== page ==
The European Badger (Meles meles) is a mammal in the Mustelidae family. It is also known as the Eurasian Badger.
The European Badger has a small tapered head, a stocky body, small black eyes, and a short tail. It has short plantigrade feet with five toes on each foot, which means that all parts of its feet make contact with the ground. It has long, sharp claws for digging. Its claws are not retractable. Their long snouts are also used for digging.
It has black, grey, brown, and white fur. Before winter, its fur is mainly black, with a lighter belly. It has two black bands along its head, and there is a wide, white band from its nose to its crown. Its summer fur is much coarser, shorter and sparser, and is deeper in color, with the black tones becoming brownish.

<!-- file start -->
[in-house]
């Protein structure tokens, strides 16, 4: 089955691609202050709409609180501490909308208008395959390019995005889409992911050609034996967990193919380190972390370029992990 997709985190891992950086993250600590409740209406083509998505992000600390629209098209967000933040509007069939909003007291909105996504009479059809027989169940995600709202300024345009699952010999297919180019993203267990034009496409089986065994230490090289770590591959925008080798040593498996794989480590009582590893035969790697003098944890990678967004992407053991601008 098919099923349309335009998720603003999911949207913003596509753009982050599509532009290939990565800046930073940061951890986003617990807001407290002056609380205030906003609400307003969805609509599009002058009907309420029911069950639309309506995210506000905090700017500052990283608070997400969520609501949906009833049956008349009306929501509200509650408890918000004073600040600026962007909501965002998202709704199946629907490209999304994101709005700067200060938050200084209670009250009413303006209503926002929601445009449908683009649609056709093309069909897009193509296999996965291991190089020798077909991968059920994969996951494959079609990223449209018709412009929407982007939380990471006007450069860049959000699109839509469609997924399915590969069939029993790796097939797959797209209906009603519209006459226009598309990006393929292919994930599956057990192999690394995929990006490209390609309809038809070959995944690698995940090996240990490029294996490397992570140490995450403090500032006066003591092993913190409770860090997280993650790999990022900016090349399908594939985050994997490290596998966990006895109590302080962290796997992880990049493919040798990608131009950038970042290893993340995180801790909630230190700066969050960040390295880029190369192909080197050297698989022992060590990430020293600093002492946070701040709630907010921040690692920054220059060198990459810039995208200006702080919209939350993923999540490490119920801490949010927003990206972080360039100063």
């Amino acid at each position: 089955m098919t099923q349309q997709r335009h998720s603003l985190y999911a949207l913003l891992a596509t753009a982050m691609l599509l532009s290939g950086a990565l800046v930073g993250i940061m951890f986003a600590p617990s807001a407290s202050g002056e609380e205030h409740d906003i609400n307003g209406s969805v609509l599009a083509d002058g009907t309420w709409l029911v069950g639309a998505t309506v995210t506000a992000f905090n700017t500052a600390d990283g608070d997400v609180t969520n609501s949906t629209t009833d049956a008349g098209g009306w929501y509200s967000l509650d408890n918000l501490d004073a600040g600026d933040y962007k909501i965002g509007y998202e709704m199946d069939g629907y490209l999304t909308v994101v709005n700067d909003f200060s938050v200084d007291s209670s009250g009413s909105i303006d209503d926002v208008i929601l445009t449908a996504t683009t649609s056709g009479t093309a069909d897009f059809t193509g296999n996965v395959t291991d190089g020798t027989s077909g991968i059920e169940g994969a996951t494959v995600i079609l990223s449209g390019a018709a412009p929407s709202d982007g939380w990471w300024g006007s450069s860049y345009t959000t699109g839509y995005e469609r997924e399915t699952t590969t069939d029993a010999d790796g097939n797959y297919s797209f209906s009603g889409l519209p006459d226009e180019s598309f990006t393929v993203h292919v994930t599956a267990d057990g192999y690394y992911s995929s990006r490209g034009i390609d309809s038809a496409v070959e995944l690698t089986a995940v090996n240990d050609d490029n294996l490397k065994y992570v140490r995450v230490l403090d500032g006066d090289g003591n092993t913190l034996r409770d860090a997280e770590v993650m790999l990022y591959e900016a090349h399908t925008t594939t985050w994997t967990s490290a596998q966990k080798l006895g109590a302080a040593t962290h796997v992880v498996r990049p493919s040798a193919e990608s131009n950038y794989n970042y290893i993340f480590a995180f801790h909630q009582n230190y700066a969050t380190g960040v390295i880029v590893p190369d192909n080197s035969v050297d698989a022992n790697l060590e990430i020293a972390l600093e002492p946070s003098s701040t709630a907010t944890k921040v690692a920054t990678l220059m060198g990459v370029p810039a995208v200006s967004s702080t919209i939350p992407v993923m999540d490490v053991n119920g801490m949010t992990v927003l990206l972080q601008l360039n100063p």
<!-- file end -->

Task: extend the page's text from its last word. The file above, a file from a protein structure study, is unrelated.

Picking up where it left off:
It measures 25-30 centimetres (10-12 inches) tall and 60-90 centimetres (24-35 inches) in length.
The European Badger is native to almost all of Europe and some parts of Asia.
It is nocturnal, active at night. It burrows into its den, called a sett, to sleep during the day time. It is a carnivore, mainly eating meat, such as rabbits, mice, shrews, moles, and hedgehogs. It also feeds on plants, earthworms, and insects.
It is a social animal living in small groups of about six individuals.
The setts house several badger families. Badgers are very fussy over the cleanliness of their burrow, carrying in fresh bedding and removing soiled material. It hibernates (sleeps) during winter.
The female is pregnant for about 50 days, before giving birth to 1-5 young, called cubs. Cubs are born pink and blind. They open their eyes after 28-35 days.
The European Badger can live up to about 15 years in the wild.
Photographer: Martina Nicolls
Martina Nicolls: SIMILAR BUT DIFFERENT IN THE ANIMAL KINGDOM